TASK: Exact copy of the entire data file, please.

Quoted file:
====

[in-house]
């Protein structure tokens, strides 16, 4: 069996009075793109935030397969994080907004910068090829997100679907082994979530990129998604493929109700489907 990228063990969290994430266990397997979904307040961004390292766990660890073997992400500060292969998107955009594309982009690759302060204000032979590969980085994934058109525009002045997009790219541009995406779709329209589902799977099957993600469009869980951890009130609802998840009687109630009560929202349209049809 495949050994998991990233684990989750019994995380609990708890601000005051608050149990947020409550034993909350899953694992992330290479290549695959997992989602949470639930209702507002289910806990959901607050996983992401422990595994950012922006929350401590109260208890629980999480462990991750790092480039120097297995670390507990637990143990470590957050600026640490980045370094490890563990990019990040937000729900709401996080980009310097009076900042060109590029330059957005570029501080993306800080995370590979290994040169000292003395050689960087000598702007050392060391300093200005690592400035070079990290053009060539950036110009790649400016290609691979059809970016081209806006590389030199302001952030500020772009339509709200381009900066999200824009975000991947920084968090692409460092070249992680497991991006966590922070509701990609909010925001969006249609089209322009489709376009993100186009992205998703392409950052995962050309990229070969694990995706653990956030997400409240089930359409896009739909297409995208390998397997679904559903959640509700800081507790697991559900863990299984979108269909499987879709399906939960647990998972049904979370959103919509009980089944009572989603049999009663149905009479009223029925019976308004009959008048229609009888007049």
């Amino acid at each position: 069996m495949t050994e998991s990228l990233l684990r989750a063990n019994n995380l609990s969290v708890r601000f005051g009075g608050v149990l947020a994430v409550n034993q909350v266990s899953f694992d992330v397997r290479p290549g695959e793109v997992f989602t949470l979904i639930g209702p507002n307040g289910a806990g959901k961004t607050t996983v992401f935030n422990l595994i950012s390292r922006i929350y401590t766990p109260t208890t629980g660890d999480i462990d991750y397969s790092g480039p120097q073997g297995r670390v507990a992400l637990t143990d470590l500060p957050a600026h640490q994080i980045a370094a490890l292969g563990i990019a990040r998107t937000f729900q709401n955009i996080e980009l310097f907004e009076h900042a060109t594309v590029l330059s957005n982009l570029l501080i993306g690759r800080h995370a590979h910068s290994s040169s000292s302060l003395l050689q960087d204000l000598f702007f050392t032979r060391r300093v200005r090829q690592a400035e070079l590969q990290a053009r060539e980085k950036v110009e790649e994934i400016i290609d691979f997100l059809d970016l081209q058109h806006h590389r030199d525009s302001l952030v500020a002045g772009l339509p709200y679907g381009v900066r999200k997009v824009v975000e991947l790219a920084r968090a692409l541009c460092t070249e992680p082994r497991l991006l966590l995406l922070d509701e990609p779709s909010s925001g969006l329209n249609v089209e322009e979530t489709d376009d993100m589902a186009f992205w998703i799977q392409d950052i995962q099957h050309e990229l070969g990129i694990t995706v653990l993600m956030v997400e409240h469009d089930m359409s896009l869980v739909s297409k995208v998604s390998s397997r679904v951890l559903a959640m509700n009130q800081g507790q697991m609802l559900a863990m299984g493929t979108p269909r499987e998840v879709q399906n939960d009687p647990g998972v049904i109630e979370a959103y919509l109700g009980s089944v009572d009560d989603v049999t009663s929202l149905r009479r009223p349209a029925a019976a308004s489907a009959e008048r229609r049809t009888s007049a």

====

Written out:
[in-house]
């Protein structure tokens, strides 16, 4: 069996009075793109935030397969994080907004910068090829997100679907082994979530990129998604493929109700489907 990228063990969290994430266990397997979904307040961004390292766990660890073997992400500060292969998107955009594309982009690759302060204000032979590969980085994934058109525009002045997009790219541009995406779709329209589902799977099957993600469009869980951890009130609802998840009687109630009560929202349209049809 495949050994998991990233684990989750019994995380609990708890601000005051608050149990947020409550034993909350899953694992992330290479290549695959997992989602949470639930209702507002289910806990959901607050996983992401422990595994950012922006929350401590109260208890629980999480462990991750790092480039120097297995670390507990637990143990470590957050600026640490980045370094490890563990990019990040937000729900709401996080980009310097009076900042060109590029330059957005570029501080993306800080995370590979290994040169000292003395050689960087000598702007050392060391300093200005690592400035070079990290053009060539950036110009790649400016290609691979059809970016081209806006590389030199302001952030500020772009339509709200381009900066999200824009975000991947920084968090692409460092070249992680497991991006966590922070509701990609909010925001969006249609089209322009489709376009993100186009992205998703392409950052995962050309990229070969694990995706653990956030997400409240089930359409896009739909297409995208390998397997679904559903959640509700800081507790697991559900863990299984979108269909499987879709399906939960647990998972049904979370959103919509009980089944009572989603049999009663149905009479009223029925019976308004009959008048229609009888007049």
């Amino acid at each position: 069996m495949t050994e998991s990228l990233l684990r989750a063990n019994n995380l609990s969290v708890r601000f005051g009075g608050v149990l947020a994430v409550n034993q909350v266990s899953f694992d992330v397997r290479p290549g695959e793109v997992f989602t949470l979904i639930g209702p507002n307040g289910a806990g959901k961004t607050t996983v992401f935030n422990l595994i950012s390292r922006i929350y401590t766990p109260t208890t629980g660890d999480i462990d991750y397969s790092g480039p120097q073997g297995r670390v507990a992400l637990t143990d470590l500060p957050a600026h640490q994080i980045a370094a490890l292969g563990i990019a990040r998107t937000f729900q709401n955009i996080e980009l310097f907004e009076h900042a060109t594309v590029l330059s957005n982009l570029l501080i993306g690759r800080h995370a590979h910068s290994s040169s000292s302060l003395l050689q960087d204000l000598f702007f050392t032979r060391r300093v200005r090829q690592a400035e070079l590969q990290a053009r060539e980085k950036v110009e790649e994934i400016i290609d691979f997100l059809d970016l081209q058109h806006h590389r030199d525009s302001l952030v500020a002045g772009l339509p709200y679907g381009v900066r999200k997009v824009v975000e991947l790219a920084r968090a692409l541009c460092t070249e992680p082994r497991l991006l966590l995406l922070d509701e990609p779709s909010s925001g969006l329209n249609v089209e322009e979530t489709d376009d993100m589902a186009f992205w998703i799977q392409d950052i995962q099957h050309e990229l070969g990129i694990t995706v653990l993600m956030v997400e409240h469009d089930m359409s896009l869980v739909s297409k995208v998604s390998s397997r679904v951890l559903a959640m509700n009130q800081g507790q697991m609802l559900a863990m299984g493929t979108p269909r499987e998840v879709q399906n939960d009687p647990g998972v049904i109630e979370a959103y919509l109700g009980s089944v009572d009560d989603v049999t009663s929202l149905r009479r009223p349209a029925a019976a308004s489907a009959e008048r229609r049809t009888s007049a």